Aratus (2), 271–213 BCE  

Peter Sidney Derow

*Sicyonian statesman. He fled to *Argos (1) after the murder of his father Cleinias in 264 and was educated there. In 251 he expelled the tyrant Nicocles from *Sicyon and joined the city to the *Achaean Confederacy. From 245 on he occupied a dominant position amongst the Achaeans, normally holding the generalship of the confederacy in alternate years. His policy was for long based upon opposition to Macedon, especially Macedonian influence in the *Peloponnese, and co-operation with Egypt, where he visited *Ptolemy (1) II Philadelphus and whence he obtained substantial subsidies. He seized the Acrocorinth from a Macedonian garrison in 243 and united Corinth to the Achaean Confederacy. In 241 he defeated *Antigonus (2) Gonatas' Aetolian allies at Pellene and thereafter, in alliance with Aetolia against Macedon (239–229), frequently attacked Athens and Argos; in 229 Argos was brought into the Achaean Confederacy and Athens, with Aratus' help, was freed from Macedonian control. These years also saw the addition of *Megalopolis (235) and *Orchomenus (2) to the confederacy.



John MacGinnis and David Michelmore

The history of Arbela (cuneiform Urbilum/Urbel/Arbail, modern Erbil) is documented in archaeological and textual sources. From the point when it first entered history in the middle of the 3rd millennium, the city’s fortunes alternated between periods of independence and incorporation within the super-regional states of Mesopotamia, including the Ur III kingdom and, more briefly, the Upper Mesopotamian empire of Shamshi-Adad I. In the later 2nd millennium the city was incorporated within the Assyrian Empire, rising to become a regional capital of major importance. Following the fall of Assyria, the city was incorporated within the Achaemenid, Seleucid, Arsacid, and Sasanian empires. A period of independence as an emirate in the early mediaeval period was a golden age. This came to an end with the city’s submission to the Mongols, after which it came under the control of the Black Sheep and White Sheep Turcomans and the Safavid and Ottoman empires.Arbela—modern Erbil—is a city in the Kurdish region of northern Iraq with a documented history going back more than four thousand years. It is situated in the trans-Tigris region at the interface of the Zagros Mountains and the fertile plains of .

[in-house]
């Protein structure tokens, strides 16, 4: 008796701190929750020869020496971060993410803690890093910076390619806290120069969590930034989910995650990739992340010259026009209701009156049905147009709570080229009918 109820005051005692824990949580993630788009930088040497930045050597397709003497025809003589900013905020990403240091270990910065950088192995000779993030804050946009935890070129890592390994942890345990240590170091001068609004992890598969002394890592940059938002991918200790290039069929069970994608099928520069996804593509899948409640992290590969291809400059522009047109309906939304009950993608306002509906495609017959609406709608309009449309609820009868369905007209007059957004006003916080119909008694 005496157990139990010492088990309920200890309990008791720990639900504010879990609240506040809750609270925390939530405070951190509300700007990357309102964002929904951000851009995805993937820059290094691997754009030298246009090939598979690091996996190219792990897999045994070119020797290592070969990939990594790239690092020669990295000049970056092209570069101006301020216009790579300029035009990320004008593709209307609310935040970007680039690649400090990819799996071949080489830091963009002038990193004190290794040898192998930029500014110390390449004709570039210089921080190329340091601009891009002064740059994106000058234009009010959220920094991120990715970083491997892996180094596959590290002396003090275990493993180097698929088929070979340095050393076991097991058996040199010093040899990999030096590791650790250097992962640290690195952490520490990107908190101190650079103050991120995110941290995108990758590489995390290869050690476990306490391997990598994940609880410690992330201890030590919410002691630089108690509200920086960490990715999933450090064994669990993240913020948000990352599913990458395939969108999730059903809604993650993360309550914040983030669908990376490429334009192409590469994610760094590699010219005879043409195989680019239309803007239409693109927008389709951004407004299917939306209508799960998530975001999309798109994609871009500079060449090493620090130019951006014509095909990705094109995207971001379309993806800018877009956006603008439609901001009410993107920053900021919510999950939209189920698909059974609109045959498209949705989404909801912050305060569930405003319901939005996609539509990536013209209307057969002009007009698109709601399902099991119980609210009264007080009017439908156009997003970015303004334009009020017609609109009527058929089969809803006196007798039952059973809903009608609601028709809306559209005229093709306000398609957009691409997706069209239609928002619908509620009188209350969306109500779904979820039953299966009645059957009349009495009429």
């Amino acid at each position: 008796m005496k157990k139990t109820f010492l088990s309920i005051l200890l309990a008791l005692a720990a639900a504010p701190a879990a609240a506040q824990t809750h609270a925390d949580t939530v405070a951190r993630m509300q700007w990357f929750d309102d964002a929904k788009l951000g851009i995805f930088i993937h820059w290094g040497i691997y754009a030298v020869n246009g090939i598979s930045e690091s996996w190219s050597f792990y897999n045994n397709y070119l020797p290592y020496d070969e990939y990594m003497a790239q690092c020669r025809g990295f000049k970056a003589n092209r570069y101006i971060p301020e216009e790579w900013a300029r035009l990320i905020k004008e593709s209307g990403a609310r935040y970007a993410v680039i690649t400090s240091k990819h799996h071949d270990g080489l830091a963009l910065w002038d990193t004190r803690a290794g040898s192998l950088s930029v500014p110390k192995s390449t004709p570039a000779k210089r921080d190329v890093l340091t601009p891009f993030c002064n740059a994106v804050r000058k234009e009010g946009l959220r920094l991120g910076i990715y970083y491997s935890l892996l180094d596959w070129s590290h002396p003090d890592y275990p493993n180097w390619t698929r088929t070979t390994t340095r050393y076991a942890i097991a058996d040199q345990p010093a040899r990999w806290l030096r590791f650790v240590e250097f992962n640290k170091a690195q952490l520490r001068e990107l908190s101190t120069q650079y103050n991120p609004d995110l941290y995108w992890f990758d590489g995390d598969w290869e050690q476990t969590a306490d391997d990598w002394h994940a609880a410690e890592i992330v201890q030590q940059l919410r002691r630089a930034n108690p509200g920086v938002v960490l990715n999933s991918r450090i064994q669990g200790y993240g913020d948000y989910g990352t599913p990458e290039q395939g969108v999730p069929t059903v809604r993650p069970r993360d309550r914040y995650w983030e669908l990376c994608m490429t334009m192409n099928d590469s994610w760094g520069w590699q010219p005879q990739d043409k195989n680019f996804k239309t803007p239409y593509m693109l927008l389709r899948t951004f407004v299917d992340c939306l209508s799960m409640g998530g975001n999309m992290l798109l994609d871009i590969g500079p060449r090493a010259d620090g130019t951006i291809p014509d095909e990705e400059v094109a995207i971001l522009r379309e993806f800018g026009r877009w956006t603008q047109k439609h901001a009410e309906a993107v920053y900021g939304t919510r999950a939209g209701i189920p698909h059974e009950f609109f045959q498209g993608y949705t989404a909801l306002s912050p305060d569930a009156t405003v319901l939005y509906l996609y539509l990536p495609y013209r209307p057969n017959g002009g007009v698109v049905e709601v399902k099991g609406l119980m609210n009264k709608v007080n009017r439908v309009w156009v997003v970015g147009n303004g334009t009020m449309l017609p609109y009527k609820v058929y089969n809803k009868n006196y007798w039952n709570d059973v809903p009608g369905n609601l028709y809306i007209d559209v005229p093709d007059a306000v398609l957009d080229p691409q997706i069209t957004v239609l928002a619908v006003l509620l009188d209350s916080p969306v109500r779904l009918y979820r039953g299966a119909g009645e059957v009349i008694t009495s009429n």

Arcadian League  

James Roy